by: Luciano Satornetti [ ]
The first ‘D’ type was built by Tough Brothers, being laid down on 1st June 1941 and launched 4th October. The ‘D’ was designed to a staff requirement for a long boat to provide a better defence against the E-boat, capable of higher speed and able to carry a better armament than the short boat designs, this was latter expanded to include torpedo armament. The unusual and distinctive hull form was developed, figuratively, by splicing a destroyer type bow on to a fast motor boat stern.
Early boats 601 - 616 were designated MGB’s although many later carried torpedo tubes, 617 - 632 were completed with two 21in tubes. 633 - 696 were built with scallops but not all were rated as MTB’s, 697 - 800 were classed as combined MTB/MGB.
660 was completed 21st April 1943 and served in the Mediterranean, as completed she was armed with twin 0.5in MkV mounting but these were replaced.
As of late 1943
1 x 2pdr Mk XVI mounting
2 x single 20mm Oerlikon Mk IIA in place of the 0.5
2 x twin .303 Vickers mg’s
1 x Twin 20mm Oerlikon Mk V powered mounting
1 x 6pdr Mk VI mounting
4 x depth charges
2 x smoke floats
660 survived the war only to be put up for disposal February 1946
We have a small hinged top plain cardboard box which is very secure, the only indication as to what is inside the box is a small stuck on label at one end but no picture. Inside we find everything packaged in with polystyrene chips to keep it from moving around in transit, the one piece hull is first out together with the small resin items, these have been rolled in bubble wrap an while also being inside a zip-loc bag. Beneath this are the instructions and beneath them are found the PE sheet and another small zip-loc bag containing a small length of brass rod and plastic rod.
Ok the one piece hull has some very finely detailed parts moulded in place and some of it is very thin, although a few air bubbles can be seen just below the surface on the underside of the hull towards the stern. In with the hull but within their own zip-loc bag are the small resin parts these consist of a 2pdr Mk XVI pom-pom, Hotchkiss 6pdr on Mk VI mount, a Mk V twin 20mm Oerlikon powered mount, two carley floats, a dinghy, wheel mount and a binnacle. The gun barrels on both the 2 and 6pdr’s are both bent but could easily be replaced with some brass rod while the rest of the detail is a match for the hull.
Now that short length of brass rod included with the kit is to allow you to fit the emergency steering wheel on the quarter deck and the plastic rod is to replace the pedestals for the single Oerlikon’s if required.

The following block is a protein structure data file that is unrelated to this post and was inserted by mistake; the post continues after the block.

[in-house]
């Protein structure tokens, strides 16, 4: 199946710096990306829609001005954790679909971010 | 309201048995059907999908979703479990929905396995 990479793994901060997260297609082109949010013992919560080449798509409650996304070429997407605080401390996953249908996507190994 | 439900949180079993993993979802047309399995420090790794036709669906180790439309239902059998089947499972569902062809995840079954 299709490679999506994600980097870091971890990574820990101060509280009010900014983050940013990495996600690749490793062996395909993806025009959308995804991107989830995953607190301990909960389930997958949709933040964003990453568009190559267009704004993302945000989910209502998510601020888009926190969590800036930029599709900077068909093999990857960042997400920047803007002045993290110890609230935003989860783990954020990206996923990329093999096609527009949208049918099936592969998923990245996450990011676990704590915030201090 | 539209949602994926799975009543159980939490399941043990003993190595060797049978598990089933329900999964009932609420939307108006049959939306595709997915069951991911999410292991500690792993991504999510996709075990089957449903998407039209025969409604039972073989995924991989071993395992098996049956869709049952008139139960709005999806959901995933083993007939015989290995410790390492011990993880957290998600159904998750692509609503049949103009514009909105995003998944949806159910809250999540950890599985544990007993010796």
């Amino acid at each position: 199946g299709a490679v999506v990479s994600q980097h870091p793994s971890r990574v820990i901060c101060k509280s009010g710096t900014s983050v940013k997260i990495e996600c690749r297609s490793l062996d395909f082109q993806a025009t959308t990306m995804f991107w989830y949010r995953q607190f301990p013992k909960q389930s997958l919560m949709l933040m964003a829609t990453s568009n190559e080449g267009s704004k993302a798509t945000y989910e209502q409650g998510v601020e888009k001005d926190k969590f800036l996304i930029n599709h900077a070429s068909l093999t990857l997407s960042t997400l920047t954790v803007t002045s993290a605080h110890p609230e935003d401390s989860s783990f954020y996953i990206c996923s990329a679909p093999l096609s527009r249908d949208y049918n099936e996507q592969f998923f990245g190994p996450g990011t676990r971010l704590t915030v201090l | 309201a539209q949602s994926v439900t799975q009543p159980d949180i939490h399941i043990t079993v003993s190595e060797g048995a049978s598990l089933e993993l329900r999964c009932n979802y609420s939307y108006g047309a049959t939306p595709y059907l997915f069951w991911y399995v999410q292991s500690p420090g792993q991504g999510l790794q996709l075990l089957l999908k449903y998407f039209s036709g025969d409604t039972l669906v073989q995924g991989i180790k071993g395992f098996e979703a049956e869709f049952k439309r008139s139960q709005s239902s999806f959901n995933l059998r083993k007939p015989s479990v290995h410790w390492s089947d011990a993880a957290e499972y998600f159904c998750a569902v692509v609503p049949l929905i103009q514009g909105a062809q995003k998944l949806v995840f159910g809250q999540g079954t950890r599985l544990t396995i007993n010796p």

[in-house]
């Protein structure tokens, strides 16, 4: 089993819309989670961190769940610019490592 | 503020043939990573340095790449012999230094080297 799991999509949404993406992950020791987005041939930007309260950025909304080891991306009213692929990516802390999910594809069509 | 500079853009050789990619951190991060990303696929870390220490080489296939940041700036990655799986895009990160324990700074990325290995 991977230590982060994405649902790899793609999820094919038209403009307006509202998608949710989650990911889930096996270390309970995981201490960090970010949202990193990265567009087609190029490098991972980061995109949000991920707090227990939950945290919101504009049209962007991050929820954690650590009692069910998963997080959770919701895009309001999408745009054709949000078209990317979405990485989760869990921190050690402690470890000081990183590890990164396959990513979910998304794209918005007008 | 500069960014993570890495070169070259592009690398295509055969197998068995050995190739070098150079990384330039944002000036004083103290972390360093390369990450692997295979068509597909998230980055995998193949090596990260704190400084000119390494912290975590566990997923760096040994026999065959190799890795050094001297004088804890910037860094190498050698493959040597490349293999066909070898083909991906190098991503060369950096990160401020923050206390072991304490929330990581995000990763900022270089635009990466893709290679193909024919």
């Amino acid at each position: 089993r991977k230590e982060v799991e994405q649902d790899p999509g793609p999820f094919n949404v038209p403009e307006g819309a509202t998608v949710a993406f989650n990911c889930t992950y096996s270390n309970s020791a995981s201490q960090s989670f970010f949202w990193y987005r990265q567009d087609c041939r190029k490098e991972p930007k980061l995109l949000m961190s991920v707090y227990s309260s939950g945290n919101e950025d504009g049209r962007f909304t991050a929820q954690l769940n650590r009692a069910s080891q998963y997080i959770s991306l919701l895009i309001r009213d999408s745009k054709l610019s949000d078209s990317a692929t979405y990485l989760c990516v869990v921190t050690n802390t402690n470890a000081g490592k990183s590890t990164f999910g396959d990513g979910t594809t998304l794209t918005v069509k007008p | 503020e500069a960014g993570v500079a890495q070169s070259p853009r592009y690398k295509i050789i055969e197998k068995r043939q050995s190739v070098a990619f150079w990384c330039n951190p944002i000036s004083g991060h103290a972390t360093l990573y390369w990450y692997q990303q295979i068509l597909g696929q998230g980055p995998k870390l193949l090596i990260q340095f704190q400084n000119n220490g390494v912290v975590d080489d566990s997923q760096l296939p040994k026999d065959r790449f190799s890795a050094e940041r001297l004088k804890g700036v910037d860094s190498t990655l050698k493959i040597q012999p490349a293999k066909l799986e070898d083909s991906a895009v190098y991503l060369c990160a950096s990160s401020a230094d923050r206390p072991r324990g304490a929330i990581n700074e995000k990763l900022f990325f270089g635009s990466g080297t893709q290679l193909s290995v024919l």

The PE, one of famed Peter Hall’s items dating back to 2000. There are several parts not used in this kit, the PE being generic for the Fairmile ‘D’ range of MGB, MTB and ASRL kits. The instructions list the parts not used but one correction is that the instructions would have you use part 14 the mast but at the same time tell you not to use it, the correct mast for this kit is part 13. With that let’s move on to the instructions.
These consist of four pages of A4 sized single sided sheets with only the first being in colour. Anyone who has built a WEM kit will recognize the instructions but for those that haven’t this is what you get. Page one starts with a brief history of the Fairmile ‘D’ (Dog boat) and a spec list for MGB 660 and at the bottom of the page a colour drawing of 660 with colours listed in WEM’s own colour coats range. Moving on to page two we have a guide to the use of PE and a PE layout, below this are the first steps in constructing the PE, each part is listed by number and name with a written description if the part must be bent, cut or otherwise. Page three continues along the same path until we reach the bottom of the page were we now deal with the resin parts, the part numbers are circled but for some reason the circles are not around the numbers. Page four now brings it all together with three views of the completed boat with parts locations pointed out from above and from the side, a stern view shows the correct alignment for the screws and rudders.
The Paint guide is for one boat MGB 660 which was in AP507B overall, although it is unclear if 660 had the under bow counter shading which if she did would have been either AP507C or white. All automatic weapons were black as was the hull below the waterline, the mast was white above head height.
From this kit you could make several different MGB’s but you’ll need to check your reference as the colour schemes and weapon fits were often different even within the same unit.
No decals are provided for the hull numbers so these will need to be sourced else where just bear in mind the black numbers were outlined in white.
A nicely detailed kit of an often forgotten class of MGB, with care it can be built into a tiny master piece but it’s not for the novice.